Here is that yum script which should get you going on 64-bit Fedora Core 6:

The Cinelerra FC6 64-bit Source Dependencies Install Script
yum install --disablerepo=dries \
libquicktime \
ffmpeg \
gsm-devel \
xvidcore* \
lame \
lame-devel \
libvorbis* \
libogg* \
libtool* \
a52* \
libtheora* \
libpng* \
libjpeg* \
libtiff* \
esound* \
audiofile* \
libraw1394* \
libavc1394* \
freetype* \
fontconfig* \
nasm \
e2fsprogs* \
faad2-dev* \
OpenEXR* \
fftw \
fftw-devel \
libsndfile* \
libiec61883* \
x264 \
x264-d* \
faac* \

Don't forget to chmod a+x the file!

the mule

Friday, September 14, 2007

color space and color sampling reference

I was having a hard time finding information about the differences between the color spaces used in Cinelerra. Then I actually looked up some entries in Wikipedia:

Color Space (general)

RGB color space

YCbCr color space

YUV color space

Also, here is an excellent article on understanding color sampling:

YUV-RGB Conversion Formula

Wow. I finally understand color sampling!

Monday, September 10, 2007

migrated my FC6 system to faster disk

When I was on Fedora Core 4, I had been using a fast, 250GB Western Digital SATA drive as my main root partition. Since I live in both XP and Fedora worlds, I divided up the drive into the following partitions:
/dev/sda1: XP boot (40GB)
/dev/sda2: Fedora Core 4 /boot (128MB)
/dev/sda3: Fedora Core 4 / (root) (120GB)
/dev/sda4: unused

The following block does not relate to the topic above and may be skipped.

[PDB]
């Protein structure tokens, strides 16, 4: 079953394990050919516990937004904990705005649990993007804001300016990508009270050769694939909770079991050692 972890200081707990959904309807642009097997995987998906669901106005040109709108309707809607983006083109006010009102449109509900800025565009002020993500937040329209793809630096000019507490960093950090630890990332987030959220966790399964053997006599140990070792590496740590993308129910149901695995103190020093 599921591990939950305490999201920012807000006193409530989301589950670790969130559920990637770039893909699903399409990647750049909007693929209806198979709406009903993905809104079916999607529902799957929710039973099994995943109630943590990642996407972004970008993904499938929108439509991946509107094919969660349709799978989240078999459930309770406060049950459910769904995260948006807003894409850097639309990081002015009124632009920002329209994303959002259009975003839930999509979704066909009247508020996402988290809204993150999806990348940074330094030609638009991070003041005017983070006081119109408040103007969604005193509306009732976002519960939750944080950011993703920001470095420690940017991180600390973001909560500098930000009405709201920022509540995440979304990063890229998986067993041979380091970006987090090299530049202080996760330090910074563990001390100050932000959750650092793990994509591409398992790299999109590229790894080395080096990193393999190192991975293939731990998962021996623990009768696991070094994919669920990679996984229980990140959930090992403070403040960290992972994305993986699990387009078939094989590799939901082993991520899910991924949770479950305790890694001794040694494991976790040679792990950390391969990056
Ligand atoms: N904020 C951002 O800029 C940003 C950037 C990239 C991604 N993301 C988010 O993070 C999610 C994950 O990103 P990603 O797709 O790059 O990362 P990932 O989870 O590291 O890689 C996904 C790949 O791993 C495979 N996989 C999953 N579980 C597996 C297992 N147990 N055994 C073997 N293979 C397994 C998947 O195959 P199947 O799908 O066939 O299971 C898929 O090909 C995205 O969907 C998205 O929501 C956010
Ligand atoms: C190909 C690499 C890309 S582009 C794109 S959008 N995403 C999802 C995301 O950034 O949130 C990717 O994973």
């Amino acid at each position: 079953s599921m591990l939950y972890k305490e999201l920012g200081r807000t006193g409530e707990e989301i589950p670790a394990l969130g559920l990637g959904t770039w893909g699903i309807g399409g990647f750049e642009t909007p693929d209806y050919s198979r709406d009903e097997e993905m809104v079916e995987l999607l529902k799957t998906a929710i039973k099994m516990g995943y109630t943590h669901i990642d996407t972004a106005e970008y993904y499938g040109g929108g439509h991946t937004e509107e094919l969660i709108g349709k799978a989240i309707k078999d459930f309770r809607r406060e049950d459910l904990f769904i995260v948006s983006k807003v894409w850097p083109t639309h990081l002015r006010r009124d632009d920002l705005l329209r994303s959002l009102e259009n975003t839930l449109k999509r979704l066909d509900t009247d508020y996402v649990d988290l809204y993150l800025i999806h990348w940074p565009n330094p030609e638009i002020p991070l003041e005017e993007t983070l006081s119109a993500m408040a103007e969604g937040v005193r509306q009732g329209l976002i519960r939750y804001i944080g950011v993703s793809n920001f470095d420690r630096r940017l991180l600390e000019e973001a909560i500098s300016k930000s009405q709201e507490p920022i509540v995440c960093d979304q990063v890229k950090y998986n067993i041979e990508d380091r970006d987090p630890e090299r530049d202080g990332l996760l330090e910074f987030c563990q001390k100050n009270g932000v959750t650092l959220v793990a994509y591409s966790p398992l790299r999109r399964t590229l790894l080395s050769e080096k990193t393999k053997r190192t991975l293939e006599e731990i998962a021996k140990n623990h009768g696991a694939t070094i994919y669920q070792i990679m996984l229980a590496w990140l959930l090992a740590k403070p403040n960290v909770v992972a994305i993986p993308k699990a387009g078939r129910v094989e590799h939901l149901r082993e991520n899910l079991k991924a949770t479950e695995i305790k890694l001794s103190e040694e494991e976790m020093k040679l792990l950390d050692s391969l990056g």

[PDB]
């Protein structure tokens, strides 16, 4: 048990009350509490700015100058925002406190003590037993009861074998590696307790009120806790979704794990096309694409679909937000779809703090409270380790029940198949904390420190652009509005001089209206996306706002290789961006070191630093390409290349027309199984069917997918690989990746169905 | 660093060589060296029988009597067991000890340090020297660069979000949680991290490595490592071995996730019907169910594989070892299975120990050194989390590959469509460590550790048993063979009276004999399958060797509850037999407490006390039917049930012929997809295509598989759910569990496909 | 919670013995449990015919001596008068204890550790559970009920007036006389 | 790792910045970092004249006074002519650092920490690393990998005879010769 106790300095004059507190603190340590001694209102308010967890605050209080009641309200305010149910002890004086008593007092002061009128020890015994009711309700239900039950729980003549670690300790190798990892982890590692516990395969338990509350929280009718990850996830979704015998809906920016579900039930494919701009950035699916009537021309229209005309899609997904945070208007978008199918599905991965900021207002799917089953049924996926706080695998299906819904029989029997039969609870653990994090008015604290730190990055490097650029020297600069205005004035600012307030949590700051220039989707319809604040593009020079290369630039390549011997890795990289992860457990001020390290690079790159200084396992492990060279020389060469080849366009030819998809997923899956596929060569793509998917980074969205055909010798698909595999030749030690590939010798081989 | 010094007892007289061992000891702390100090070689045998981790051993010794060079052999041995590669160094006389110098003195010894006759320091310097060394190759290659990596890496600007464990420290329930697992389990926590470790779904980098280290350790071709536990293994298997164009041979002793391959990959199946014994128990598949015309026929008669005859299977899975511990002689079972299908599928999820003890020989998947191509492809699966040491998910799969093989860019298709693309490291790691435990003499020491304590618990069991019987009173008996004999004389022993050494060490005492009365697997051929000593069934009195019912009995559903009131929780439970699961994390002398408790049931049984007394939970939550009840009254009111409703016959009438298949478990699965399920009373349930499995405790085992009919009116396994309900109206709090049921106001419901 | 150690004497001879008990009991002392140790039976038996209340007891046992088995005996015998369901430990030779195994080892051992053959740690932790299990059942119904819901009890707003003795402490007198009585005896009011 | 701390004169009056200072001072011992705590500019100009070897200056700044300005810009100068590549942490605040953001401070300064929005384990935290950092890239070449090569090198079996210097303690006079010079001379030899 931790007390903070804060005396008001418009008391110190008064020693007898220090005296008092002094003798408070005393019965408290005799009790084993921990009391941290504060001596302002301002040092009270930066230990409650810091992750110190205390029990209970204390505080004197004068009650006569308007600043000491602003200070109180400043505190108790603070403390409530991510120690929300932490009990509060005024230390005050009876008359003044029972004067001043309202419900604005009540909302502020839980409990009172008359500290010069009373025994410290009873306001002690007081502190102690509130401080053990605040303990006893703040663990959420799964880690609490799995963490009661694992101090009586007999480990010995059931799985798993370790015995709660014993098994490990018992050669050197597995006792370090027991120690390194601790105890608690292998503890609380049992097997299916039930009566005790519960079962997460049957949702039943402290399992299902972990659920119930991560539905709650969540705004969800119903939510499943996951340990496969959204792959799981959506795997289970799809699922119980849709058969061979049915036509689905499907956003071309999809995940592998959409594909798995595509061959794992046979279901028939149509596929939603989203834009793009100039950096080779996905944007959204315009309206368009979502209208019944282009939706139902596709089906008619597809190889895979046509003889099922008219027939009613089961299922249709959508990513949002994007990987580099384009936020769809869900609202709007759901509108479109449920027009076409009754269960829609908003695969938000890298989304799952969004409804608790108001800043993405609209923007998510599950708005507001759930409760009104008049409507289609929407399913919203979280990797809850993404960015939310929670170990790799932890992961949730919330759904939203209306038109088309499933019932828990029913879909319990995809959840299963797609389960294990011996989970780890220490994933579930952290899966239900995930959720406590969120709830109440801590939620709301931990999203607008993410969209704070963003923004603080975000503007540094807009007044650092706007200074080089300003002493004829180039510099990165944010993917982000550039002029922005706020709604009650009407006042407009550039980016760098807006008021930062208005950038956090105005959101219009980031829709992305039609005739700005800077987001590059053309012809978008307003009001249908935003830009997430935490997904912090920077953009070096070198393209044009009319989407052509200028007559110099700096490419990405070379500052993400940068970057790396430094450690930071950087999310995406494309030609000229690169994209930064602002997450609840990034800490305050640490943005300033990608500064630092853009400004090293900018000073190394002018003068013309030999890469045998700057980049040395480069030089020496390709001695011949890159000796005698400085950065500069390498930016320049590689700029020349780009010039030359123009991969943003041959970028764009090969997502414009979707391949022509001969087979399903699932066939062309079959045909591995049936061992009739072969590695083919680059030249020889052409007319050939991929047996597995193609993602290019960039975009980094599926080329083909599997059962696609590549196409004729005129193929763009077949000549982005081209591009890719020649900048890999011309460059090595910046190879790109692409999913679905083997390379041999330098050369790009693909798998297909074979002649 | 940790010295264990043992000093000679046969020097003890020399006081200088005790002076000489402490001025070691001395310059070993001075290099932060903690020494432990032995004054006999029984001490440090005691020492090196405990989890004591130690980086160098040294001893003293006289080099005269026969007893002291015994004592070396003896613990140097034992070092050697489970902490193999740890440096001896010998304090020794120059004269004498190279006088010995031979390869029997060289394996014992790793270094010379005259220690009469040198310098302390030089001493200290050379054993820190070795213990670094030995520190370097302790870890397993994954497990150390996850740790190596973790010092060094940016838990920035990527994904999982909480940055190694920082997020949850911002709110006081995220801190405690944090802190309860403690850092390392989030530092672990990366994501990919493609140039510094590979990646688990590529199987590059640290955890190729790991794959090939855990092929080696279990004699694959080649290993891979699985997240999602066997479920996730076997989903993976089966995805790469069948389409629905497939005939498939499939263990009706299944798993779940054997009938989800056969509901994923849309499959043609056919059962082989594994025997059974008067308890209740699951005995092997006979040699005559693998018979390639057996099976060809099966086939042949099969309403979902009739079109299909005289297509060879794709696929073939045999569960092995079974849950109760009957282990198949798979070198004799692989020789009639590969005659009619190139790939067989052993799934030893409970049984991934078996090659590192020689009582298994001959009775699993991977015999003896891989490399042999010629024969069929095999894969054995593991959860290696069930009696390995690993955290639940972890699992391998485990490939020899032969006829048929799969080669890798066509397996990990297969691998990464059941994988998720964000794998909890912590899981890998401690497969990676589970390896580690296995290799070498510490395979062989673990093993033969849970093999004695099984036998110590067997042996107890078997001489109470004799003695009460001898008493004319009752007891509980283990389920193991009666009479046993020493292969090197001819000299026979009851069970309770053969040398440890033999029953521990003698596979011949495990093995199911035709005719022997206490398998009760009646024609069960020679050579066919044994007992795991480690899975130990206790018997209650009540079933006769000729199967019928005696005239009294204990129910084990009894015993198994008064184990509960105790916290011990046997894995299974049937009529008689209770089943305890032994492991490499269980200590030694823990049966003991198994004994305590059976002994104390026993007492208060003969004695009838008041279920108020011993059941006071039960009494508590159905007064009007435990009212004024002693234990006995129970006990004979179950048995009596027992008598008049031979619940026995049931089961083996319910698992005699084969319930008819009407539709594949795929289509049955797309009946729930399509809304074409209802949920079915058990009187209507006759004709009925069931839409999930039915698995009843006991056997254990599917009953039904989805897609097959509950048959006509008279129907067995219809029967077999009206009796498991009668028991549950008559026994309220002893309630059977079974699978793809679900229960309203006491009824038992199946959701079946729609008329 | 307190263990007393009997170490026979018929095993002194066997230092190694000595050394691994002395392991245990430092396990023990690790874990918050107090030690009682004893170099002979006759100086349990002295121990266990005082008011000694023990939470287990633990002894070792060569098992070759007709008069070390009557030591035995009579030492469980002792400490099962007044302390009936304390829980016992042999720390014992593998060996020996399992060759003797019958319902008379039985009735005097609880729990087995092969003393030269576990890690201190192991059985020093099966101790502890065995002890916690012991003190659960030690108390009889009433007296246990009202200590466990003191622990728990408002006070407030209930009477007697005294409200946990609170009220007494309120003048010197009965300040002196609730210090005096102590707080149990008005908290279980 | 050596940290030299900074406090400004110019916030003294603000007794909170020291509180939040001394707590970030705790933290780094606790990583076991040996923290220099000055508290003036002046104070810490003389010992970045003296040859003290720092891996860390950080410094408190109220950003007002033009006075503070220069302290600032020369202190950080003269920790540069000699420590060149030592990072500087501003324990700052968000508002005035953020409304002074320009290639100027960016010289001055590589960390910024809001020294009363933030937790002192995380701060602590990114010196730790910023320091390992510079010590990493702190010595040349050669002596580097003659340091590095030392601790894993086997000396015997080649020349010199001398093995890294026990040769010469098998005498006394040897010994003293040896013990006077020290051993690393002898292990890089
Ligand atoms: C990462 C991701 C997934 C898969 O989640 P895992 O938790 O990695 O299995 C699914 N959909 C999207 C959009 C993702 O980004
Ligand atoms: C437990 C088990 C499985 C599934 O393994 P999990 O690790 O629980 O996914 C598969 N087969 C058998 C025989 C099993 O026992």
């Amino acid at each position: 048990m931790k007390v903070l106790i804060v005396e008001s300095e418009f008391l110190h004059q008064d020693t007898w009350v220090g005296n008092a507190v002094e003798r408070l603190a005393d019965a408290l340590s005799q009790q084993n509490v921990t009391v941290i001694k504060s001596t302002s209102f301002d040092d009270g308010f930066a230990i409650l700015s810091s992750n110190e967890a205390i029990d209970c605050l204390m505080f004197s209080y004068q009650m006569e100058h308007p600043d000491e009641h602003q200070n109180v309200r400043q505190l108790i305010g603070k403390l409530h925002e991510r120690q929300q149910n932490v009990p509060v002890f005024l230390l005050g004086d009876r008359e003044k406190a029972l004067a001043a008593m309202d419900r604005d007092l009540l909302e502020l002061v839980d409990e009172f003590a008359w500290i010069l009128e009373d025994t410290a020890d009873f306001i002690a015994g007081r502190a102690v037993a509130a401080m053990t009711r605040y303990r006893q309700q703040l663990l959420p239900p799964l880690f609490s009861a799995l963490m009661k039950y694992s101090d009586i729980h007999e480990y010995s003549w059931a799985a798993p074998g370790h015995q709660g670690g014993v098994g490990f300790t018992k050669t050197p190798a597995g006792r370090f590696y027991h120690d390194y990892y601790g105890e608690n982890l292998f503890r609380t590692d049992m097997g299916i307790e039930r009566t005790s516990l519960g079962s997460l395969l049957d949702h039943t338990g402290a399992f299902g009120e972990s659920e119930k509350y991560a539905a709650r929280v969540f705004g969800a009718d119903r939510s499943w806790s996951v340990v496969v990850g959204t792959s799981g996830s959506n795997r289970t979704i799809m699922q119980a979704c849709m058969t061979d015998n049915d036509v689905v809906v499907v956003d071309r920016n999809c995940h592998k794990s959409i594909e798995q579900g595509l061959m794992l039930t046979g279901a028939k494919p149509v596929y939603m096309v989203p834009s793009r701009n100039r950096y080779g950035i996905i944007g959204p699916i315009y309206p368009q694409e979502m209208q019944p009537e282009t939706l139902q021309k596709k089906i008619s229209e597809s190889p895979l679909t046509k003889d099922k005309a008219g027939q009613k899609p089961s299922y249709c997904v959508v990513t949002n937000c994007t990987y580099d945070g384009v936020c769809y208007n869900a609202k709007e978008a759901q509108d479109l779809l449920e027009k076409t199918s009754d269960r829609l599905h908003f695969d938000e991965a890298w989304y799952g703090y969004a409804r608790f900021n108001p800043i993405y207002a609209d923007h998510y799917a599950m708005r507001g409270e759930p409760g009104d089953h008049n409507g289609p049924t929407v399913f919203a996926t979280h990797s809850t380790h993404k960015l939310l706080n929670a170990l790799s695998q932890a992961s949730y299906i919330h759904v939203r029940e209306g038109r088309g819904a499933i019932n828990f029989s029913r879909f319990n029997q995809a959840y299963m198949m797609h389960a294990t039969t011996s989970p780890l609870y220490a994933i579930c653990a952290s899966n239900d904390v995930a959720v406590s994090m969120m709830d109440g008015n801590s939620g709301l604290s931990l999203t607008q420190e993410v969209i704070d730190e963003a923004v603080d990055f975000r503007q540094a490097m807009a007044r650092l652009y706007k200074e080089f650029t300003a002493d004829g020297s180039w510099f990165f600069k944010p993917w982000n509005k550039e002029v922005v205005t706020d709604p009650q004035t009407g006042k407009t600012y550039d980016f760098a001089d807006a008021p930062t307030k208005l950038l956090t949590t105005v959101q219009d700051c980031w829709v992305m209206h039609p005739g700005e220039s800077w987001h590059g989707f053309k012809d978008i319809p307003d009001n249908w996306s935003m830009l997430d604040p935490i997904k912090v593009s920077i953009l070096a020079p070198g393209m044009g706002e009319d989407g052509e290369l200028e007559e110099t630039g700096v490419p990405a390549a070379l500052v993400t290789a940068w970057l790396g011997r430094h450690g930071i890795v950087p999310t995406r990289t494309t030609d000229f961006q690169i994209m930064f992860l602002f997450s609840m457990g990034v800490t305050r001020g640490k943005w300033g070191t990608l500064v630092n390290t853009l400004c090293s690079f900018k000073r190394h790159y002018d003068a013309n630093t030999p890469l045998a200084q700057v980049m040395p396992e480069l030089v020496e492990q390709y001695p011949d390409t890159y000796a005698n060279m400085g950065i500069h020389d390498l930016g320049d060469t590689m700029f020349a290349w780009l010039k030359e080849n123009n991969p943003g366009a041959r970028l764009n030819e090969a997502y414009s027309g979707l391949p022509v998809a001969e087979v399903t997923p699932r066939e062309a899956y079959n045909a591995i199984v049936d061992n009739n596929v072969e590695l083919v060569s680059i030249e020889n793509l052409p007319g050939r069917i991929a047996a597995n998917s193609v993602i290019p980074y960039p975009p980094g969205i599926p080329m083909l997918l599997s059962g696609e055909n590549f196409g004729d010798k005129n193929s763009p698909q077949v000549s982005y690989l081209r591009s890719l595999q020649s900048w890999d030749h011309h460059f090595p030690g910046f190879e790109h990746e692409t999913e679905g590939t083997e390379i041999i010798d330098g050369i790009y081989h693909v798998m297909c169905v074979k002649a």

/dev/sda5: swap (6GB)
/dev/sda6: FAT32 (to transfer files in between Linux and XP) (60GB)

This configuration allows me to dual boot XP and FC easily, as well as transfer files in between the two OSs. Speaking of NTFS-ext2/3 transfers, I'm slowing phasing out the FAT32 partition for transfers because I have had success using ntfs-3g ( to write to and read from my NTFS partitions. NTFS-3g has been very solid for reading and writing from Linux to NTFS.

Earlier this year, I installed Fedora Core 6 as a development/test system on a separate 40GB drive. Doing the install this way instead of an upgrade of FC4 meant that I didn't have to cripple the FC4 system in case anything went wrong with FC6. As it happens, Cinelerra on FC6 happens to be the most stable Cinelerra I've used these past two years, apart from an audio sync issue on rendered videos. I correct the sync problem using the Nudge feature on each audio track, detailed here:

Lo these past six months, I have been editing on FC6, albeit on a slower IDE drive, a 7200RPM Barracuda. The 250GB SATA with 16MB memory cache is quite a bit faster. So the goal was to move the boot/root of the FC6 system to the boot/root of the faster SATA drive.

LVM versus ext3
The first issue I encountered was that the default installation of FC6 automatically creates a Volume Group and Logical Volumes instead of plain old ext2/ext3 filesystems. My FC4 system used ext3 for boot/root, so my original plan was to do a simple partimage backup of the two FC6 filesystems. That idea would not work, as FC6 was on LVM and partimage doesn't recognize LVM partitions.

As an experiment (and because I wanted to get up and running quickly), I simplified the plan to install the new drive in the machine, mount the FC4 filesystems on the fast drive, delete the content on them and replace the content with the FC6 system files. I'd have to then tweak fstab and grub.conf appropriately on the updated drive to make the whole thing work.

The Plan
1) install both drives in the same machine with FC6 as the primary system,
2) mount the FC4 partitions of the fast drive in FC6 (/mnt/fc4boot & /mnt/fc4root),
3) remove all the files off of the FC4 boot/root filesystems,
4) copy the files from the FC6 boot/root parts to the FC4 partitions,
5) carefully tweak grub.conf and fstab to reference the new partition scheme
6) hope for the best on reboot

Here is where we had "a few issues" as an old boss of mine would say.